Monthly Archives: August 2013


Thad Starner today

Thad Starner

This photo and cutline are on the contents page of this Sunday’s New York Times Magazine, which has a Clive Thompson piece about Google Glass. He writes after testing the high-tech eyewear: “Only rarely did I accomplish something with Glass that I couldn’t already do with, say, my mobile phone.” || @ThadStarner: “Professor at Georgia Tech; Wearable Computing pioneer; gesture recognition and pattern discovery expert.”

* Googling yourself takes on a whole new meaning (

* Paul Lukas is threatened with a lawsuit after telling a sportswear company he has images of its yet-to-be-unveiled uniforms. “Even if I won, as I probably would, the whole thing could end up being a tremendous hassle. So I decided not to post the screen shots, at least for the time being.” (
bob* Bob Woodward will teach a journalism class at Yale in the spring semester. ( | Carl Bernstein begins teaching at Stony Brook next week. (
* The Onion turns 25. ( | The Onion gets serious about Syria. ( | Earlier: Meet Onion Radio News anchor Doyle Redland. (
* Claim: NAHJ let a politician dictate who sits on a conference panel and who doesn’t. ( | NAHJ: Mistakes were made. (
* HuffPost Live lays off 20 employees as it closes the Los Angeles office. (
* Mark Russell, who was recently laid off as editor of Tribune’s Orlando Sentinel, has been named Commercial Appeal managing editor. (
* The youngest daily newspaper executive editor in America? George Spohr, 32, will lead the Wilkes-Barre Times Leader’s newsroom. (
* A 43-year-old journalist who has been on the boy-band beat for a decade tries hard not to look creepy at concerts. (
* New Orleans newspaper fronts on the 8th anniversary of Katrina: (@kodacohen) | New Orleans Advocate owner has expansion plans. (
dj* Penn State’s Daily Collegian put its sex column on hold when the Jerry Sandusky scandal broke, but it’s back this fall with a new name: Dick and Jane. (
* Why several NFL beat writers left their newspapers to join ESPN. (
* “Hyperlocal news goes where traditional media can’t or won’t.” (
* “Crossfire” returns to CNN. Why? asks Rem Rieder. (
* New York Post’s long story about CNBC’s ratings decline has just one sentence about Fox Business’s slide. (
* More than 400 newspaper employees have recently been laid off by Gannett. (
* “Definitive merger agreement”: Charlotte Observer business reporters put out a press release announcing their engagement. (
* New York Times story says $295 for a backpack is “a nicely reasonably price.” (Not in Chicago!) (

* One reason the Daily Illini no longer has a Friday print edition: Students tend to sleep in that day. (
* A single magazine — Game Informer — accounts for almost one-third of all digital subscriptions. (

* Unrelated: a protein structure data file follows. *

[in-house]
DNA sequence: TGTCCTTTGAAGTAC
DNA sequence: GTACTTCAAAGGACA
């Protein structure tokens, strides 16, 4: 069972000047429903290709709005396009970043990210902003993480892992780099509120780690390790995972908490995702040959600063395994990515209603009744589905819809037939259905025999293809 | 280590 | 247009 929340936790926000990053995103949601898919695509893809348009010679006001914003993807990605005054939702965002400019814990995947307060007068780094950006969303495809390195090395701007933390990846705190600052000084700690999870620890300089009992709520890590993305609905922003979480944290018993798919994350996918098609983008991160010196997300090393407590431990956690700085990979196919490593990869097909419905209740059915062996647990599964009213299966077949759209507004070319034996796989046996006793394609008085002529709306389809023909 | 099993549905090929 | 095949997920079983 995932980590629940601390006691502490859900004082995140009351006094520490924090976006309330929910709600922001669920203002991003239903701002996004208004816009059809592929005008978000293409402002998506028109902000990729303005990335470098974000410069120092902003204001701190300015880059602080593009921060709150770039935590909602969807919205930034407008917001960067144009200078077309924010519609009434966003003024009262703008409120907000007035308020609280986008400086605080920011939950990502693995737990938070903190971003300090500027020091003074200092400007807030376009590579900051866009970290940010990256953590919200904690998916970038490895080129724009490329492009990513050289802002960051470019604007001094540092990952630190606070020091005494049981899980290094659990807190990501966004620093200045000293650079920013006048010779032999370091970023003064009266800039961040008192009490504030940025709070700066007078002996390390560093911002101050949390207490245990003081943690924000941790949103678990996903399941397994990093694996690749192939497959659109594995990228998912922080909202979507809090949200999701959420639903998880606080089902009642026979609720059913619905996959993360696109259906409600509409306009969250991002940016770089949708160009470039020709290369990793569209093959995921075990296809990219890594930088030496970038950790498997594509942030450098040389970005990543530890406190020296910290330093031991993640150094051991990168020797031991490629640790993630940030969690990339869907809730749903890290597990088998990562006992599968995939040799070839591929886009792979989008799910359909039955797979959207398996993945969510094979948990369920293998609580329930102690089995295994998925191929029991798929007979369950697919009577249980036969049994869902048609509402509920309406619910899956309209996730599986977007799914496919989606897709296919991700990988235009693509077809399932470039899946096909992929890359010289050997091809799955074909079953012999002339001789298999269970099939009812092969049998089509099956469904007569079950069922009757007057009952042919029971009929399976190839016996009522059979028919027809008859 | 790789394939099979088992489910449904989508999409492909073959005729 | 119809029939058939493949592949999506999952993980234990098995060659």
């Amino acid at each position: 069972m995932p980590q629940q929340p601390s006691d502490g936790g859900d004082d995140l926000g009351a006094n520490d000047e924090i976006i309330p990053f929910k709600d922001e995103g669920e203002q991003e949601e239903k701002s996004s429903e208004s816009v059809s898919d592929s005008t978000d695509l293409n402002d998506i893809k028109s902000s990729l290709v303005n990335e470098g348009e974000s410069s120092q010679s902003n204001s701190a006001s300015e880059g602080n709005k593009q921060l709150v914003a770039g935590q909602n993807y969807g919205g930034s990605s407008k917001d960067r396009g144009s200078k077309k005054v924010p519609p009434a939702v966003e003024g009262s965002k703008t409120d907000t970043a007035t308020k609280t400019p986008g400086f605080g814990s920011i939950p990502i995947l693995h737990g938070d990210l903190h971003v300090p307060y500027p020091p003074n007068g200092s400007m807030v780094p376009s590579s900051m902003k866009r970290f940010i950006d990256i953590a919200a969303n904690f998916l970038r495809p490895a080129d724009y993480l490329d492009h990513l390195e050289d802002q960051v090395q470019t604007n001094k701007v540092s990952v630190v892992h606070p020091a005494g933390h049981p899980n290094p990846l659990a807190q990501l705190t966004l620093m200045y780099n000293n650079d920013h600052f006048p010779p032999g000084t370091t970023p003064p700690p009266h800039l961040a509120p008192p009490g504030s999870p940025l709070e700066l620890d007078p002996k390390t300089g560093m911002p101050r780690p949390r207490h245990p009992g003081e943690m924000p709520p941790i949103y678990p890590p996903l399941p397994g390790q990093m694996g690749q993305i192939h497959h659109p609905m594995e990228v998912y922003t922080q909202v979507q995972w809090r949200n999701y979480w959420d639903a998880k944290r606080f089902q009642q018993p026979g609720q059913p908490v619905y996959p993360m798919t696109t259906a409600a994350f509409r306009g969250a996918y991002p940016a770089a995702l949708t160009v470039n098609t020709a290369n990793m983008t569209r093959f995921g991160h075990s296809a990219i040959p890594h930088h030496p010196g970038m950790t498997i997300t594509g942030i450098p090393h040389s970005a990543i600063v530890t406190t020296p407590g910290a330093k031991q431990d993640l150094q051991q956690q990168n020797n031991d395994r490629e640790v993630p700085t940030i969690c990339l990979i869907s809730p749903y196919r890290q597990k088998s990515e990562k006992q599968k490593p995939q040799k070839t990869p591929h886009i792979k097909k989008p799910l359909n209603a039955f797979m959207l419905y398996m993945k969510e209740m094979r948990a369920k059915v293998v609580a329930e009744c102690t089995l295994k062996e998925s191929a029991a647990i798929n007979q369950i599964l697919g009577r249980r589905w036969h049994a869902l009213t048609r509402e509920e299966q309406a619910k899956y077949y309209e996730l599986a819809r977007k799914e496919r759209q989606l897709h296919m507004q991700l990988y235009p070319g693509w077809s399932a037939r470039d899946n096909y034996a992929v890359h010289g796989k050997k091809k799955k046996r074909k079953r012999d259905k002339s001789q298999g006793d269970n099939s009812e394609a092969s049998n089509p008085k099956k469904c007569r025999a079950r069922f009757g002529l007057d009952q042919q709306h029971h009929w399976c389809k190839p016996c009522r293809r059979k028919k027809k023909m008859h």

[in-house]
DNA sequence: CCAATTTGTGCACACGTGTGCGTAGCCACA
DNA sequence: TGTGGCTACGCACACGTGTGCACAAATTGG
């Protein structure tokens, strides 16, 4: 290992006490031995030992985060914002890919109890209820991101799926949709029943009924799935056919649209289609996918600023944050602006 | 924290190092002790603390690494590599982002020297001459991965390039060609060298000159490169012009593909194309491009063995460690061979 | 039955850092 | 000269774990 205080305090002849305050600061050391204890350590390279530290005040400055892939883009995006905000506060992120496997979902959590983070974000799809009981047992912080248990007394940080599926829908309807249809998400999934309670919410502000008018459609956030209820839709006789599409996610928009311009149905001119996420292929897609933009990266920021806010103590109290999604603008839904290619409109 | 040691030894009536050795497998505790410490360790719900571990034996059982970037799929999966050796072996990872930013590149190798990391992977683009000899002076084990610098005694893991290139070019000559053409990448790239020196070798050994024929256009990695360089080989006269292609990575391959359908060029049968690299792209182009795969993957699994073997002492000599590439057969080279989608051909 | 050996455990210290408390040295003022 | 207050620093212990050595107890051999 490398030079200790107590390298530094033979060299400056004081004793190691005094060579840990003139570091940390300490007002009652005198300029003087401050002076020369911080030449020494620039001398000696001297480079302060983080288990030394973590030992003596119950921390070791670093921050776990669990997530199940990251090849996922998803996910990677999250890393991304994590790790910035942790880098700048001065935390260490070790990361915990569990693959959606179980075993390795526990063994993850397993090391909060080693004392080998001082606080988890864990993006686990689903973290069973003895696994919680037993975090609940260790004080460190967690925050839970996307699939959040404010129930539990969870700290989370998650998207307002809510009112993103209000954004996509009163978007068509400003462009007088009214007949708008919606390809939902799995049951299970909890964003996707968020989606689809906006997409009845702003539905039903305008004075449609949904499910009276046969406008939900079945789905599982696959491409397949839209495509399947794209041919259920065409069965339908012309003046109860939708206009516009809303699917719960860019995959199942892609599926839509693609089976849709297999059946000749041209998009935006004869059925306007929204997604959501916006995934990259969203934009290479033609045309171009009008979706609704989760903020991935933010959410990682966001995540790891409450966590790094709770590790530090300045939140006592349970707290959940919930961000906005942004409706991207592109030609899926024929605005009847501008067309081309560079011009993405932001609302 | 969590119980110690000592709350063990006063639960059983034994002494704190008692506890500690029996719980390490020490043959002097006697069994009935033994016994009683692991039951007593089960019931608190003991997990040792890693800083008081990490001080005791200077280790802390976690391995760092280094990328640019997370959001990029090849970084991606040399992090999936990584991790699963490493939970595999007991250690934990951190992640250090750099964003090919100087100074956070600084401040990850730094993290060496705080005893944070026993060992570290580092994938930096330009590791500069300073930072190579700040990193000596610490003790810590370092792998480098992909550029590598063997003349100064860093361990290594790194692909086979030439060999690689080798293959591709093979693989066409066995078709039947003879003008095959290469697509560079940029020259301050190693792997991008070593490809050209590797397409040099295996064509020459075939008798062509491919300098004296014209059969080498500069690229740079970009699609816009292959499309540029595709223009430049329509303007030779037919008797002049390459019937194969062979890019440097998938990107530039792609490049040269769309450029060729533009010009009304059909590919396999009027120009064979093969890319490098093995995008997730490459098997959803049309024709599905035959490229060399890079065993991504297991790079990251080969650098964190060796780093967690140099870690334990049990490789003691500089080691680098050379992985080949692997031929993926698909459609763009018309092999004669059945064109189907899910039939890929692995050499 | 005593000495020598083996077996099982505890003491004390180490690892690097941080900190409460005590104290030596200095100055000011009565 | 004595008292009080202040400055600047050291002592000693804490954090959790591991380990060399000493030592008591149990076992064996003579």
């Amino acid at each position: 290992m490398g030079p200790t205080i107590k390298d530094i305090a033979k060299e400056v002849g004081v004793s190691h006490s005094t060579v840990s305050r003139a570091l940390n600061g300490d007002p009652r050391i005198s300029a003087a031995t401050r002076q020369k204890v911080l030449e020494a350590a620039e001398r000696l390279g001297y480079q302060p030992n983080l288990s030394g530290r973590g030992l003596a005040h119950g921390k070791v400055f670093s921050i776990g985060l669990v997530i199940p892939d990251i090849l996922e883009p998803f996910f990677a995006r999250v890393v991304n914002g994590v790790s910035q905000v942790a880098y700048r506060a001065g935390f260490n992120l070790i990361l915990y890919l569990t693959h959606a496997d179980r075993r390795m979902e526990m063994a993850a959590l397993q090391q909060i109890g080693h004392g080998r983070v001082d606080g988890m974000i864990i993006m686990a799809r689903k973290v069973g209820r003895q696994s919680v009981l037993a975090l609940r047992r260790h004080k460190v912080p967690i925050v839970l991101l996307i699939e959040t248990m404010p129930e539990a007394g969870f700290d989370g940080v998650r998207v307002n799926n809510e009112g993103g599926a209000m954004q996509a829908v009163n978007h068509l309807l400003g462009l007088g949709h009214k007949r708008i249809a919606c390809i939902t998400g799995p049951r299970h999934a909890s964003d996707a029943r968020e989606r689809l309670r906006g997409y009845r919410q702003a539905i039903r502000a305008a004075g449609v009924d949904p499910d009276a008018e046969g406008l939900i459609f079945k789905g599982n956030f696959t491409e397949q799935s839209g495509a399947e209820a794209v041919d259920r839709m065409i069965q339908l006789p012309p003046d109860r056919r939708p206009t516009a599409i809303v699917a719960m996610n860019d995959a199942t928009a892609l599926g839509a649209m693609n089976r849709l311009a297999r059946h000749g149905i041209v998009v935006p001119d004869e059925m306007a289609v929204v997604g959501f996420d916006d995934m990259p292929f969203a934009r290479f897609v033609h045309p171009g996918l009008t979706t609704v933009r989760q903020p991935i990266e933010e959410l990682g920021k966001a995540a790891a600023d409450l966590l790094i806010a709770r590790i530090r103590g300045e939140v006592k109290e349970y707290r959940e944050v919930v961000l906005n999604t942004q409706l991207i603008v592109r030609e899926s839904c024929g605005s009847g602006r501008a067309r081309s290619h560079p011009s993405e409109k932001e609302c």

* AOL chief Tim Armstrong creates a job for his former roommate. (
* ABC News reopens its bureau in Beirut. (
murdoch* Rupert Murdoch buys a Los Angeles vineyard after reading about it in his Wall Street Journal. (
* The Onion was too tough on CNN, says Andrew Wallenstein. (
* Joe Klein and four others are named Fall 2013 Shorenstein Center Fellows. (
* Charlottesville, Va.-based alt-weekly does a “Snow Fall”-like multimedia feature. (
* Eric Wilson feels let down after spending a weekend with the huge September issues of fashion magazines. (
* Drone-journalism programs seek federal approval to resume flying. (
* Hamish McKenzie: “BuzzFeed and Medium both have to make their minds up: Platform or publication?” (
* RIP: Roger Harris, who worked at the Star-Ledger for 52 years, received an annual greeting card from Hunter S. Thompson. (
* There’s a comic book about Melinda Gates’s life. (

Business Insider’s Nicholas Carlson told the story of Yahoo CEO Marissa Mayer — the widely praised piece has over 850,000 views — and now BI boss Henry Blodget tells the story of Nicholas Carlson.



“Thanks to his training at [Gawker Media’s] Valleywag, Nick had developed a tendency to be snarky, judgmental, and mean — and, worse, he had a reputation for that,” Blodget writes in a memo to his staff. “So when we hired Nick, we knew he would not only have to figure out how to attract readers while being respectful to the people and companies he wrote about, he would also have to rebuild his reputation with sources who had been burned by Valleywag. Over the next three years, Nick did both.”

Blodget’s memo:


One of the most rewarding parts of my job over the last five years has been watching so many of you develop professionally.

I’ve talked before about how Joe, Gus, Robert, Steve, Leah, Tony, Kamelia, Will, Dina, Mandi, Vivian, Max, Mamta, Rob, Linette, Julia, Walter, Brett, Geoff, Paul, Michael, Megan, and others all joined us as interns. Alyson started on the business side. Jay joined us when he was still in school. Adam started as our social media editor. Julie Z started as Contributors editor. Rylan took over that role after finishing her internship. And many more of you have started in senior positions and taken on more responsibility from there.